Doggedly sticking to dogma
The euthanasia of pets is a hot topic. Many healthy animals are put down every year for a complex range of reasons. And a fight between people who should be allies – the animal shelters and the animal rescuers who want a ‘no kill’ rule – is making things even more difficult, Miles Heffernan explains.
Australia is a world leader in killing cats and dogs. Investigating this production line of death opens the door to an insidious world of pet welfare, commercial greed, and pious ideology.
For a short time I worked for a large animal shelter. From that part-time job, I have a beautiful pooch called Thaddeus. One of my mates rudely refers to him as my life partner, given his regular attendance at BBQs and birthdays.
If all the domestic animal laws were complied with, my then-emaciated Rottweiler-cross, may have been just another euthanasia statistic. But with the help of a flexible boss, I have a BFF.
I thought working in a shelter would just be about saving abused and abandoned puppies. It is so much more; this is where politics, lobbying and vested interests combust. The result is a neutered system that could do much more if the key industry players - including the shelters and the profitable pet industry - allowed it to.
One advocacy group, Deathrowpets.net, estimates that a quarter of a million unwanted cats and dogs are killed in Australian shelters, pounds and veterinary surgeries every year. That’s over 650 furry (sometimes mangy, vicious) friends “put to sleep” each and every day. Their end is known as ‘getting the Green Dream’.
A pivotal player in the debate is the Australian Companion Animal Council. A super effective industry “peak body” who look after the commercial interest of the huge pet food industry, puppy farms and vets. ACAC’s members have a lot to lose if the industry shrinks or gets more expensive because of more regulation.
Another key player is prolific and clever blogger Michelle Williamson at Saving Pets, who is firing up the community to fight any laws to control pet population or pet ownership. At Saving Pets, the ‘no kill’ message (NKM) is delivered in black and white, right or wrong. You are with us or against us. Which means people trying to do the right thing but not to the letter of the NKM, get attacked by No Kill proponents. This includes adopting controversial strategies around cats, known as TNR (tag, neuter & release back in the community) or more commonly called “community cats”.
Ms Williamson is also director of Petrescue.com.au; a brilliant site, like a seek.com.au for pets needing a new home. It is universally acknowledged and award-winning, especially in its effectiveness in rebranding orphaned pets and helping to market and rehome them.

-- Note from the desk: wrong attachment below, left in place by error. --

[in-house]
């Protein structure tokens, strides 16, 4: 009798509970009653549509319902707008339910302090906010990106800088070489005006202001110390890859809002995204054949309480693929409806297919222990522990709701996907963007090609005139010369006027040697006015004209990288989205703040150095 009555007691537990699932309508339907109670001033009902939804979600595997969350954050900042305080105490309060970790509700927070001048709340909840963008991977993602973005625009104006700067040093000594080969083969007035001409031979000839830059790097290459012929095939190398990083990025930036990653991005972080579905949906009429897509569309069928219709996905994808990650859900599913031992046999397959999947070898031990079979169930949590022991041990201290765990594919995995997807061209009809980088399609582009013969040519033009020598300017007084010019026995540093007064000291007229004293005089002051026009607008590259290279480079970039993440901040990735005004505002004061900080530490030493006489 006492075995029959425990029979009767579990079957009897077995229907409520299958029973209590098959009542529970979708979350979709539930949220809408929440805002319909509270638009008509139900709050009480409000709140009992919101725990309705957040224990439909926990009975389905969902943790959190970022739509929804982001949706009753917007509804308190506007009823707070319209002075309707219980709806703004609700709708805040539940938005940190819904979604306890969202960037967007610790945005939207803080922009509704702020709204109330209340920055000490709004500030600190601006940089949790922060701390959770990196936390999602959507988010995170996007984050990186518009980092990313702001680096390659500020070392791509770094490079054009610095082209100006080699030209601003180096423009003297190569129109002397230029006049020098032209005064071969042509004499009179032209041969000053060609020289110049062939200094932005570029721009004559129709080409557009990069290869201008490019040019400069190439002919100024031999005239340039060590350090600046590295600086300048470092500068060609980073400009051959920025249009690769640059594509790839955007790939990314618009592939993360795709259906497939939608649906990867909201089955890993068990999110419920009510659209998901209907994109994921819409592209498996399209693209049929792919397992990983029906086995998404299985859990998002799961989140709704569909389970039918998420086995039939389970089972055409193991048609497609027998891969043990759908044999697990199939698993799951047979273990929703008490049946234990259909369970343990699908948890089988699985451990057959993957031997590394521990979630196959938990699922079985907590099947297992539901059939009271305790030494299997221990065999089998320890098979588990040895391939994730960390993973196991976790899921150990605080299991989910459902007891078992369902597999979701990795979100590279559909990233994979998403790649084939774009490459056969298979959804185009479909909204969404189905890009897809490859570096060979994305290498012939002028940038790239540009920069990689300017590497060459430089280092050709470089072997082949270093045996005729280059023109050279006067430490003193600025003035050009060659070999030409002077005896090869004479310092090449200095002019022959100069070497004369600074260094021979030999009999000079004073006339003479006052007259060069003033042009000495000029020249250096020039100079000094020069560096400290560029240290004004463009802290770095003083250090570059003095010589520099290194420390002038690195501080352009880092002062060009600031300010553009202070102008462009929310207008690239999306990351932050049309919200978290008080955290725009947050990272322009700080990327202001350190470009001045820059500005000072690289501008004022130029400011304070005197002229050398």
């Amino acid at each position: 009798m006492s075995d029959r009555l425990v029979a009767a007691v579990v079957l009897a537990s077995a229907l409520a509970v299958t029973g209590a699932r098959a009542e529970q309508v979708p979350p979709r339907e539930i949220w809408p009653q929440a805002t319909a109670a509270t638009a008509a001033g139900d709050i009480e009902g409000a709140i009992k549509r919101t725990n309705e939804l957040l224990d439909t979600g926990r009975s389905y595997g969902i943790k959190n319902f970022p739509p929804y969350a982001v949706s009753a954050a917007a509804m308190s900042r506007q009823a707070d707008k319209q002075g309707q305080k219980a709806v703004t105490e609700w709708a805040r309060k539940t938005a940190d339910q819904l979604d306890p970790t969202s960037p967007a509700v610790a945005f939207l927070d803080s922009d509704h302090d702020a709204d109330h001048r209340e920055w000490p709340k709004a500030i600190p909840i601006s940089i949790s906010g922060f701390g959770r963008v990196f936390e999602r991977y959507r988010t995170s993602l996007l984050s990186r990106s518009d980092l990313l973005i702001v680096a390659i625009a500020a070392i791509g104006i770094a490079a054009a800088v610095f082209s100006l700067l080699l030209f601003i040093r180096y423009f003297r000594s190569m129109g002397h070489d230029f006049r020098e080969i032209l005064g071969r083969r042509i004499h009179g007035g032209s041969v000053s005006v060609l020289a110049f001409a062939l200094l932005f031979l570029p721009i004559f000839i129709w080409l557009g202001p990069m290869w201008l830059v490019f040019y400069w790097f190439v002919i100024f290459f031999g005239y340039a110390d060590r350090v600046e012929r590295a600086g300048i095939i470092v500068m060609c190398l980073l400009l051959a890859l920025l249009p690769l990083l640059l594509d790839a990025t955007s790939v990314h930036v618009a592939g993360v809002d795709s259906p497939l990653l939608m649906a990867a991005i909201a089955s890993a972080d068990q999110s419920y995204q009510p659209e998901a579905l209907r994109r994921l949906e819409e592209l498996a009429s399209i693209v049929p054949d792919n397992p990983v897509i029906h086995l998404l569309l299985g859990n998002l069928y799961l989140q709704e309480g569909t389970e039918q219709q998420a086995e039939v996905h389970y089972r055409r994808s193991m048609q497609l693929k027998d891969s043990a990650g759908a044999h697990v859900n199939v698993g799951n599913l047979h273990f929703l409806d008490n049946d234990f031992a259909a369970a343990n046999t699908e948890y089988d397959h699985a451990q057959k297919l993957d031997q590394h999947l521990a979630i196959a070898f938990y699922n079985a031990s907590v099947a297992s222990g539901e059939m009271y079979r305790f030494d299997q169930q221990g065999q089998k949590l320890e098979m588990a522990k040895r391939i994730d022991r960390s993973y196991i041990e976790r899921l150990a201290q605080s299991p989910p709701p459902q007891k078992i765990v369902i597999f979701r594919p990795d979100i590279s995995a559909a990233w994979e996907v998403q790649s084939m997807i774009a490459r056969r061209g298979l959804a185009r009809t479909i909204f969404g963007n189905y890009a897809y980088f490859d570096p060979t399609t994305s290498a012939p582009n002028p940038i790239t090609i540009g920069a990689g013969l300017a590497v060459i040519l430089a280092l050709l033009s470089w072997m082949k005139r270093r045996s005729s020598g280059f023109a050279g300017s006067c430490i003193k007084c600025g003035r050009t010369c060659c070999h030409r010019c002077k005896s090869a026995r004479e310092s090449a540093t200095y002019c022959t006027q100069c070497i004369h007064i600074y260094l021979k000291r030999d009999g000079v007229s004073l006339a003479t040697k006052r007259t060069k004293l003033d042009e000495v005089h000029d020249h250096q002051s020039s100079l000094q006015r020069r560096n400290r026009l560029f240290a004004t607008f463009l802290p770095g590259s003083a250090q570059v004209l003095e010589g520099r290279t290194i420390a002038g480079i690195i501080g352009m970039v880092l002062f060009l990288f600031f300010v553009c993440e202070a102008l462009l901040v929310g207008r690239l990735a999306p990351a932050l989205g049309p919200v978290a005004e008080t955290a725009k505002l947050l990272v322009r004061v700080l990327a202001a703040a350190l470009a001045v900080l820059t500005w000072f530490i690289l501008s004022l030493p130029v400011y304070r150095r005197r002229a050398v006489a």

Pet Rescue has helped another key player emerge, which is a group loosely known as “rescue”. Often they are mum and dad type operations, sometimes larger that want to make sure no pet gets the green dream on their watch.
Why anyone would allow the nearly perfect brand of Petrescue.com.au to be tarnished by the musings of its director over at Saving Pets is beyond me.
It is hard to find fault with rescue groups’ desire to save lives. Sadly their voice is drowned out by ACAC, Saving Pets and powerful shelters. Worse, these rescue groups depend on the ACAC member funded Pet Rescue, which has waged cyber-war on groups that do not support the cherished no kill movement, which is determined to stop animal euthanasia.
Ms Williamson is Australia’s biggest advocate for so-called “No Kill” shelters (which confusingly actually means the killing of between 10 per cent to 25 per cent of pets). She doggedly insists that shelters must sign up for the entire, 11-step NKM program. And she mocks other organisations’ initiatives, such as the Animal Welfare League Queensland’s Getting to Zero, which aims to bring alternate methods to reduce the number of pets put down.
These attacks on G2Z are alarming it offers a more pragmatic path combined with responsible community engagement. The end result is fewer dead cats and dogs and more delighted owners like me than if G2Z had not been implemented.
Questions must be asked about the effectiveness of this sustained aggressive campaign to help all of our fur balls to live.
All of this fighting seems to result in:
1. An example of the law of unintended consequences. While attacking those from within making some changes, it gives a free ride to those that are not making any real change;
2. Limited trust between shelters and rescue groups;
3. People on the ground too scared to share innovations, in case they cop the ire of ideologues.
This issue is interwoven with commercial greed, clever PR, well meaning but clunky laws and the manipulation, exploitation, vilification and mobilisation of people that would like to reduce and even stop the killing.
This highly complex issue will play out tonight on ‘The Tail End’ on SBS’s Insight at 8:30pm. Ms Williamson, shelters, puppy-farms and even my pooch Thad make it on to the show. With exceptional research the producers have managed to accurately represent the conflict, giving context to why Australia is such a poor performer on the world stage when it comes to killing pets, despite so many committed to their survival.
Comments on this post will close at 8pm AEST.
Miles can be found on Twitter at @mileshef and is a guest tweeter tonight on SBS Insight under the hashtag #insightSBS.
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